Bair Hugger is a forced-air warming device that helps surgery patients maintain normal body temperature in the operating room. Patients under anesthesia cannot regulate their body temperature, which can be a serious problem. That’s because anesthesia causes your body temperature to drop rapidly after it’s administered. Bair Hugger warming blankets surround patients with warm air during longer surgical procedures, such as total hip and knee replacements. This helps decrease hypothermia and cardiac arrest risks, as well as making patients feel more comfortable. However, several patients who developed severe infections after Bair Hugger surgery are now filing lawsuits against the device’s manufacturer, 3M.
5 Bair Hugger Facts Every Surgery Patient Should Know
Before you or a loved one undergo another surgery, here are five Bair Hugger facts you should know:
1. Bair Hugger’s inventor has spoken out against using the device.
Dr. Scott Augustine, an anesthesiologist who wanted to keep patients warm during surgery, invented Bair Hugger in the late 1980s. In 2010, he spoke out against the device, saying the warm air it generated could circulate throughout the whole operating room. This change in airflow during surgery can spread bacteria and increase the risk for serious hospital-acquired infections. This bacteria-contaminated air’s especially dangerous for orthopedic surgery patients getting new joint and hip implants or artificial heart valves.
2. A study published in The Bone and Joint Journal found forced-air warming devices increased deep joint infection risks.
The study investigated different patient warming devices during a simulated hip replacement and lumbar spinal procedure. The forced-air system moved non-sterile particles across the surgical site, allowing contaminants to enter the patient’s open incision. Researchers discovered “a significant increase in deep joint infection” when surgeons used forced-air warming devices. The study’s conclusion recommended using air-free warming rather than forced-air warming devices during orthopedic procedures, like hip and knee surgeries.
3. Infections diagnosed after surgical procedures with Bair Hugger may require costly surgery, medical care, and rehabilitation.
Tommy Walton and Dianne Dunn both developed infections following their hip surgeries. Due to the severity of each patient’s infection, they both have had more than twelve additional operations apiece. Walton stated, “Some of the days, I don’t remember anything. Then I would start to be coherent again and whoops, you got to go to another surgery.” Walton currently uses a prosthetic joint implant to maintain mobility. Sadly, Dunn will probably never walk again.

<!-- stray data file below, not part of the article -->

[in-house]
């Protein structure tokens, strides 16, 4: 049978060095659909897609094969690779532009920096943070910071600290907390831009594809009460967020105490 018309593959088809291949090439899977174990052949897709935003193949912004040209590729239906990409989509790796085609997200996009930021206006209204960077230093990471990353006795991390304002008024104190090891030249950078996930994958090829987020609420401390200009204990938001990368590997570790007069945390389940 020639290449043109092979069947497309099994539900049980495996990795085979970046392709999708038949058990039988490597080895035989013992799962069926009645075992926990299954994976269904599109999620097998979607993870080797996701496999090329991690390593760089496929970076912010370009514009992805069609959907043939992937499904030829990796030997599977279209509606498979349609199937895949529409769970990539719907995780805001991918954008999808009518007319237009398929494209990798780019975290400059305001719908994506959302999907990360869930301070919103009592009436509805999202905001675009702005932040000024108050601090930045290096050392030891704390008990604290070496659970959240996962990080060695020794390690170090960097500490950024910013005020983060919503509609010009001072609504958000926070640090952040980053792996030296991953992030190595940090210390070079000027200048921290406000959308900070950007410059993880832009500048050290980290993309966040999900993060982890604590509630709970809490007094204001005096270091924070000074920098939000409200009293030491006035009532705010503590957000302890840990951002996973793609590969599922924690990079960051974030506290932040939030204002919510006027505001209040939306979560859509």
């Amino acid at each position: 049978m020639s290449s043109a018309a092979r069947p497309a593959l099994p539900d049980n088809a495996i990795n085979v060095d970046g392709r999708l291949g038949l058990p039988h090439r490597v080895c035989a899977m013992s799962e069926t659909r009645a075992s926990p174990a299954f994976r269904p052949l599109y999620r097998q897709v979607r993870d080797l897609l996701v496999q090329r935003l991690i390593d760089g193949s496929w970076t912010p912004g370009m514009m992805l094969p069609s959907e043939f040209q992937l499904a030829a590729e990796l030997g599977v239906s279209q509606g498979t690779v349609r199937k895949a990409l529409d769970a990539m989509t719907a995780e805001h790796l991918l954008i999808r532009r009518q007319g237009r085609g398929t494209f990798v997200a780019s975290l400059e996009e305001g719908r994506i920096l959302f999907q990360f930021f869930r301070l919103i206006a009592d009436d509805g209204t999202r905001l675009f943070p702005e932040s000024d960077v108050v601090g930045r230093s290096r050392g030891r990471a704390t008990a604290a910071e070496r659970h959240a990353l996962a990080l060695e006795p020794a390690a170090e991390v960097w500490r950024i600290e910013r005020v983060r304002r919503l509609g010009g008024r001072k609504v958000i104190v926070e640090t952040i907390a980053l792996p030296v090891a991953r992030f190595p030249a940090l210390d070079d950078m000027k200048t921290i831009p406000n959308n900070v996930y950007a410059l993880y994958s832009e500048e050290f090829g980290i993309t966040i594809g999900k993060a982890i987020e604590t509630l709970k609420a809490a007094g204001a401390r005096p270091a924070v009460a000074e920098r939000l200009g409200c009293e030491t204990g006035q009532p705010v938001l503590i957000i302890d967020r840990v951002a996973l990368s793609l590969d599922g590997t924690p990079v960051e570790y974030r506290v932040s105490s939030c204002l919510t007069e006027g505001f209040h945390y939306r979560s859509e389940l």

4. Tommy Walton filed the first Bair Hugger lawsuit in 2013.
Others have filed against 3M since then, including Barbara Libby of Minnesota and Kansas resident Timothy Johnson. Libby developed a deep joint infection after surgery involving a Bair Hugger device, and underwent seven additional surgical procedures. Her lawyers allege that air found in forced-air warming devices don’t comply with usual quality standards, causing Libby permanent pain. Johnson developed MRSA (a staph infection that’s resistant to most antibiotics) after his knee replacement surgery that included Bair Hugger. Afterwards, Johnson’s infection became so severe that his leg had to be amputated.
5. Bair Hugger lawsuits are underway against 3M, the device’s manufacturer.
None of the lawsuits have yet gone to trial or won a settlement, but the claims are steadily increasing. Most lawsuits claim manufacturer 3M failed to warn patients and hospitals about the dangers of circulating non-sterile air during operations. Additionally, 3M allegedly misrepresented their product as being safer than other, similar warming devices without conducting thorough pre-market safety tests.
What You Can Do
If you or a loved one developed a serious infection after undergoing orthopedic surgery, you may qualify for compensation. Get your free compensation evaluation today to see if you may be eligible for a cash settlement.
Once you’ve submitted your information, an experienced advocate will contact you to discuss your compensation options. Holding harmful device manufacturers accountable could help prevent more patient injuries in the future.